Crime Prevention Programs
Crime, or the fear of, provides the impetus for the citizens to become better informed on how to protect themselves and their property.
Getting back to the old adage of being our "brother's keeper," the Neighborhood Watch program is about neighbors watching out for other neighbors. Neighbors are asked to be the eyes and ears in helping the police with apprehending criminals. Neighborhood Watch is not designed to be a substitute for police protection; rather it is an extension or supplement in assisting the police in making neighborhoods safer for all citizens.
Neighborhood Watch operates under two principles: neighbors getting to know and watch out for each other, and neighbors watching out for each other's property as though it were their own. Neighborhood Watch helps to create an identity within the neighborhood, which in turn fosters a sense of pride and belonging for the participants.
The participants make their neighborhood a safer place to live by adopting a more observant and active attitude and, as a result, become more aware of strange cars, persons, or circumstances. This will not take a lot of time and soon will develop into a daily habit of being aware of what is going on in the neighborhood.
Cellular on Patrol
Cellular on Patrol, sponsored by the Bexar County Sheriff's Office, is a unique and exciting program that gives residents an opportunity to work closely with law enforcement to make their neighborhoods a safer place to live.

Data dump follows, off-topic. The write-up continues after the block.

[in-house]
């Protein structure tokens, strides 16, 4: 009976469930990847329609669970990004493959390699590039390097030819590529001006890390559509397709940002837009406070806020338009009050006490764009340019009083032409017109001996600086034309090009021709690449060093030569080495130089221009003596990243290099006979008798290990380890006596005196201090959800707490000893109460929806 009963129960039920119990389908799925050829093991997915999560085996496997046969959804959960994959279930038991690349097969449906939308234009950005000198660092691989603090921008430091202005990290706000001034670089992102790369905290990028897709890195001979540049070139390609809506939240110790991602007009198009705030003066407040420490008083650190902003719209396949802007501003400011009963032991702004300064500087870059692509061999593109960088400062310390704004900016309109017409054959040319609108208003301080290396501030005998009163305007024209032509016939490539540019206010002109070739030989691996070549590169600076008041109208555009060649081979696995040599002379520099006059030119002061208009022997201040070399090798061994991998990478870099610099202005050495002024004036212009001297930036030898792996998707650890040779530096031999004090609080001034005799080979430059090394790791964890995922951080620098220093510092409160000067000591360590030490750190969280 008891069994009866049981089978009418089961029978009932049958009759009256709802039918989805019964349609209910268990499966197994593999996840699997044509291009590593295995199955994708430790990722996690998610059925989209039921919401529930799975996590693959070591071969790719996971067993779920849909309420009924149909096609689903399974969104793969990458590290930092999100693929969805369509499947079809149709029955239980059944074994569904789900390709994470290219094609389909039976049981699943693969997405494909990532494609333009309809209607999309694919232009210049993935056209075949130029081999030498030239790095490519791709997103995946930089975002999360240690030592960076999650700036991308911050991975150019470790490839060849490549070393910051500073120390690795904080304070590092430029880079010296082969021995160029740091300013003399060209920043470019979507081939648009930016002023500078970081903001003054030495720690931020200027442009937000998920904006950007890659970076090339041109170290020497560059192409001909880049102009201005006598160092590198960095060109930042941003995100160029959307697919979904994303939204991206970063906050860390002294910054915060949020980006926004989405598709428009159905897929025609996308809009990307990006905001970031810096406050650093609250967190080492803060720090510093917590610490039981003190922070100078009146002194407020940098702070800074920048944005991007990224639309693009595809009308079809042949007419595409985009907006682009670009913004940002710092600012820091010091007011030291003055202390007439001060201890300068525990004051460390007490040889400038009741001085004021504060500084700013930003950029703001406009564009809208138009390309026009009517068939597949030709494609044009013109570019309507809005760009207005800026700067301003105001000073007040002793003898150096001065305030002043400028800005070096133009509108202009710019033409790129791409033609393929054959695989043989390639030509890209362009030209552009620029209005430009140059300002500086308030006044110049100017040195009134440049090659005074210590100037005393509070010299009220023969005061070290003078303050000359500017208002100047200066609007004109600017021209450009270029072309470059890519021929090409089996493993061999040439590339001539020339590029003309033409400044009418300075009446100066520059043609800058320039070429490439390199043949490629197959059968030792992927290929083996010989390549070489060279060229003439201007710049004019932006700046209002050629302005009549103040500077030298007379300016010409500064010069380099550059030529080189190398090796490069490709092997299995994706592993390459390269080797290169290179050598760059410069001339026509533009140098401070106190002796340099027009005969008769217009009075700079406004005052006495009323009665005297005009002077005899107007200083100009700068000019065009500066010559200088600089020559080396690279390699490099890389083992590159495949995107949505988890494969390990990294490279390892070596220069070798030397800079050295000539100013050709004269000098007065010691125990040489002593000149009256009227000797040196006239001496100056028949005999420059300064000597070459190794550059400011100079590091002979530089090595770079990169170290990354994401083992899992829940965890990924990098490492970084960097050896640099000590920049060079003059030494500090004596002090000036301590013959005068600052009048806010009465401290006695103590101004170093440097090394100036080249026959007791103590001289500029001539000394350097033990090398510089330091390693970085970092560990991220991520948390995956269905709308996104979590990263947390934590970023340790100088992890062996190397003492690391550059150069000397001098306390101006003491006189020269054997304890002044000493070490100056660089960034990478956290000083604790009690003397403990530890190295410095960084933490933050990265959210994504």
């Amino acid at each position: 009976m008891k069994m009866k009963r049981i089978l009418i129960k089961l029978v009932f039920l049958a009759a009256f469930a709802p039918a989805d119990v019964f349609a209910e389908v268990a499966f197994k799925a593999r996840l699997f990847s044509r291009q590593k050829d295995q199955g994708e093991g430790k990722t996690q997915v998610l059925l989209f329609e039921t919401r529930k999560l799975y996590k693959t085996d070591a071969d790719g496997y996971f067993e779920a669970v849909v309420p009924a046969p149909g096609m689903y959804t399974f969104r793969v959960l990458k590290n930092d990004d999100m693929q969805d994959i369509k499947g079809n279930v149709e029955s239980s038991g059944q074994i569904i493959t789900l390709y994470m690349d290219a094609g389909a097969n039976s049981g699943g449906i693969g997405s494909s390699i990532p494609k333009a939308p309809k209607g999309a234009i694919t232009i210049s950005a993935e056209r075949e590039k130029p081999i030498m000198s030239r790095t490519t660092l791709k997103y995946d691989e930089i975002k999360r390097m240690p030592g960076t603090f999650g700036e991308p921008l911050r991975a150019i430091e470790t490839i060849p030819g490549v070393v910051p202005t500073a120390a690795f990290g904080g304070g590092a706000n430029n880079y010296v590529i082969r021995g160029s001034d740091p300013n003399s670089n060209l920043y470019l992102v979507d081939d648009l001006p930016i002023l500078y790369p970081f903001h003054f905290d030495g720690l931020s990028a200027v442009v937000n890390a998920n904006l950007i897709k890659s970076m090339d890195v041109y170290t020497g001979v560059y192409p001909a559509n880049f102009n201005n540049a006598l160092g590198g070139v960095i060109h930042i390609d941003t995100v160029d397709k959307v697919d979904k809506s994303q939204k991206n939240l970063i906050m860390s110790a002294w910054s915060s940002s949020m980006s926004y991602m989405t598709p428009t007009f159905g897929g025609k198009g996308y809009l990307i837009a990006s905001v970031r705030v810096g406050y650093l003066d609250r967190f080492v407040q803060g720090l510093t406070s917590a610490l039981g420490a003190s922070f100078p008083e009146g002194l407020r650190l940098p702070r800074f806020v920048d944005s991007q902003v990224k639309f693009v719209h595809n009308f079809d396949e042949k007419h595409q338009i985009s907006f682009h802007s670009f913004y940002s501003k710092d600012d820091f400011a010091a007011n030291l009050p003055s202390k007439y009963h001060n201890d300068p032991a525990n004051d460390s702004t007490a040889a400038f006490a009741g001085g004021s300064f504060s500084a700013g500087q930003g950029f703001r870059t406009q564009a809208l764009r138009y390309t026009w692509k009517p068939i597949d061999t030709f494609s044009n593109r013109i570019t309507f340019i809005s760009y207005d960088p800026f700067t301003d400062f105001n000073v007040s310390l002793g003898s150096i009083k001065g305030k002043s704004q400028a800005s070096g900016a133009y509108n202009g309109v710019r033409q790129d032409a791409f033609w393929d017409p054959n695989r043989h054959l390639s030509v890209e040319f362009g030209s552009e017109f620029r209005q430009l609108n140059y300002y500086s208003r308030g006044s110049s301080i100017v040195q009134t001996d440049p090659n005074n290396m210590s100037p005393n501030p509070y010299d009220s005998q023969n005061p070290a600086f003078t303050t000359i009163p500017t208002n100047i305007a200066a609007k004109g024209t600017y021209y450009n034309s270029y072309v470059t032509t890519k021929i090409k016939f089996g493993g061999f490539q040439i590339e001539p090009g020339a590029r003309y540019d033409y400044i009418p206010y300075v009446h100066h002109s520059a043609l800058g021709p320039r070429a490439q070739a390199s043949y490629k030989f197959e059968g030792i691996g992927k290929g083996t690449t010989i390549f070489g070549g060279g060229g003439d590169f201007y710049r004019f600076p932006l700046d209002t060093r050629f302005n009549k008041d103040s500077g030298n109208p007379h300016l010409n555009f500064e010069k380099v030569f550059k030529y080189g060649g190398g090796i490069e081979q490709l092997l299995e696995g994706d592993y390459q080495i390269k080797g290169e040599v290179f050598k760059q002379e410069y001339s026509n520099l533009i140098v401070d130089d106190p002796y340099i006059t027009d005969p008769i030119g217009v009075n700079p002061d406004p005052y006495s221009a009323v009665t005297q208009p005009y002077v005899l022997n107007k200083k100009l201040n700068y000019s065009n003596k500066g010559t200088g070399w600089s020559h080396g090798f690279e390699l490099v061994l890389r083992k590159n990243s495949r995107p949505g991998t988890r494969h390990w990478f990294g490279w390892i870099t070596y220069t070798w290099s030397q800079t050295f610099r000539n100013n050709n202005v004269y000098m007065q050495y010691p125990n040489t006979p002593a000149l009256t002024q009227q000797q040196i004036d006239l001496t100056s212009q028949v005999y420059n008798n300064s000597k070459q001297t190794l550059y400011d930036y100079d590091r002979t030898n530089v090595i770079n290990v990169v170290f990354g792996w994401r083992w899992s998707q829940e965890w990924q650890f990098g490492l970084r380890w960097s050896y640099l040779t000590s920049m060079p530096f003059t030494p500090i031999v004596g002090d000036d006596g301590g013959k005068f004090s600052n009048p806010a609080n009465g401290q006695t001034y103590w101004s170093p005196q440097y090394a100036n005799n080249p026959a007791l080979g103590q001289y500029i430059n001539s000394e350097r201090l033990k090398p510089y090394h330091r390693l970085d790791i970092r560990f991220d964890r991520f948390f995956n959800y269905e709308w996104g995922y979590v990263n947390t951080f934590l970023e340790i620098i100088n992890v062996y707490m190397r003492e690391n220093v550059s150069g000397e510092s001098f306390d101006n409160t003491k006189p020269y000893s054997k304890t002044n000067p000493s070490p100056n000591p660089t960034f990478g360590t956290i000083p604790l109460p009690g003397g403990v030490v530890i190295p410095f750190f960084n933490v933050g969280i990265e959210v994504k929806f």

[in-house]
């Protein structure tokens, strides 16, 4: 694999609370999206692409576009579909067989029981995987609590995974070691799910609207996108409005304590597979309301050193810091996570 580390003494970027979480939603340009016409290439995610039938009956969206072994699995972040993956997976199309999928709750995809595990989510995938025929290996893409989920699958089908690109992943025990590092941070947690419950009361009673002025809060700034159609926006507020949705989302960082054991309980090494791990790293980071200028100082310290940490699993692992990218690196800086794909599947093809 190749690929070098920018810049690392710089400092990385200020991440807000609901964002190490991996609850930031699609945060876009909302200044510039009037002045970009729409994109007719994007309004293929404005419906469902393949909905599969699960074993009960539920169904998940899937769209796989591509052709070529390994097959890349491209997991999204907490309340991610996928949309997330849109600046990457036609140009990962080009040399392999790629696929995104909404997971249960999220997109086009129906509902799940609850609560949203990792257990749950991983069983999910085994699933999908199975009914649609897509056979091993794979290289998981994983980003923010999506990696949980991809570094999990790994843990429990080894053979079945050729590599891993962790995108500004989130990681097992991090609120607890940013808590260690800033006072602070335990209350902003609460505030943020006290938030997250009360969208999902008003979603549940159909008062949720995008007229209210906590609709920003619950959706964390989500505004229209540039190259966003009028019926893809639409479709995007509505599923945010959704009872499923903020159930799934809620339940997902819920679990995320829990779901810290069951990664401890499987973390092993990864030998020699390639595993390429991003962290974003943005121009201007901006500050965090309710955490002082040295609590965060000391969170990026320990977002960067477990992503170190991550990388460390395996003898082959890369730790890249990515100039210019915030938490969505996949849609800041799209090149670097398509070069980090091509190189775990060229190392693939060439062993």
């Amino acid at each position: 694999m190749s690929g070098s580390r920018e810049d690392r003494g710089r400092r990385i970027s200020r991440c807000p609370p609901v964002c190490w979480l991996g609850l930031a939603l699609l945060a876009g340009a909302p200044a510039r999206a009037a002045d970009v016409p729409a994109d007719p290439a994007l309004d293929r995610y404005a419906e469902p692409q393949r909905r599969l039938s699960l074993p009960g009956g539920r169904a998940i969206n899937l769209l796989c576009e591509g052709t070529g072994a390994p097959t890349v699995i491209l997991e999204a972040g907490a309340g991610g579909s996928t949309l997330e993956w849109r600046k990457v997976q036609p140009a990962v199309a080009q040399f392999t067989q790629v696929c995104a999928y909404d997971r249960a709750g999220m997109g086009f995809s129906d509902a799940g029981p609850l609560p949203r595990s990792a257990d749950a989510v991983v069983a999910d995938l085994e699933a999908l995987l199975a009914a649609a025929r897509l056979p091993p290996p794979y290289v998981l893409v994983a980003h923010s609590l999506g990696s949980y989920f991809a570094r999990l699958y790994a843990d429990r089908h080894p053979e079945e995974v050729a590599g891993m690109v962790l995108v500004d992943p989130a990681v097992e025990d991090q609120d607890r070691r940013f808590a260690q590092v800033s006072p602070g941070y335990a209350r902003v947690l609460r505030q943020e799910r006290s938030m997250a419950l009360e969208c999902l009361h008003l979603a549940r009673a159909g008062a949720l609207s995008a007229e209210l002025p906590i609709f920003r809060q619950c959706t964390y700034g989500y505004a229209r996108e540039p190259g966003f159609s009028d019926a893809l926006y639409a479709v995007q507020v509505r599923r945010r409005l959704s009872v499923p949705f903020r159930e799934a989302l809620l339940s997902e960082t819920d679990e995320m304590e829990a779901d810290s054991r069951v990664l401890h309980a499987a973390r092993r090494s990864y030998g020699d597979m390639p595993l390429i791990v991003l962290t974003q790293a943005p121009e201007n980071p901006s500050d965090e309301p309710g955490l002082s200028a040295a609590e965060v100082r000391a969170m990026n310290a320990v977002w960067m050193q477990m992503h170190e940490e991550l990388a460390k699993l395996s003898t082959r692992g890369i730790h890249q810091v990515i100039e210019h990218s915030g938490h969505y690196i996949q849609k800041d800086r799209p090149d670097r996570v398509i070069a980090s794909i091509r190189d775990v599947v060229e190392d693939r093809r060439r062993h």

The Cellular on Patrol (COP) concept was created in 1992 by Southwestern Bell Mobile Systems in San Antonio as an informal service for cellular phone subscribers. Southwestern Bell Mobile Systems provided free air time for callers who called emergency numbers (911) and non-emergency numbers who were in need of assistance. SWBT subscribers were encouraged to seek assistance and to report accidents or crimes observed while on the road.
In May 1997, the Bexar County Sheriff Office and the County of Bexar joined together with SBMS and SAPD to create a more structure COP program that involves three unique features:
- Members of neighborhood groups receive free training from the Bexar County Sheriff's Office.
- Graduates patrol their own neighborhoods using their cell phones for quick emergency and non-emergency assistance.
- Funds to support the program (ID cards, logo shirts, etc.) are donated by local businesses and non-profit organizations.
The first class of COP trainees graduated from the East Side SAPD Substation on October 30, 1993. As of March 1996, there were more than 2,000 COP graduates throughout the city of San Antonio who represent more than 200 neighborhoods. We are now excited to offer this program to the citizens who reside within the unincorporated areas of Bexar County.
The COP Training Program
The purpose of the COP Program is to prepare neighborhood residents to be the "eyes and ears" of the law enforcement community and to promote closer cooperation between residents and the agencies that exist to serve them. The training program consists of four hours of classroom training and the opportunity for 8 hours of ride-along at a later time with an experienced district patrol officer in a patrol vehicle.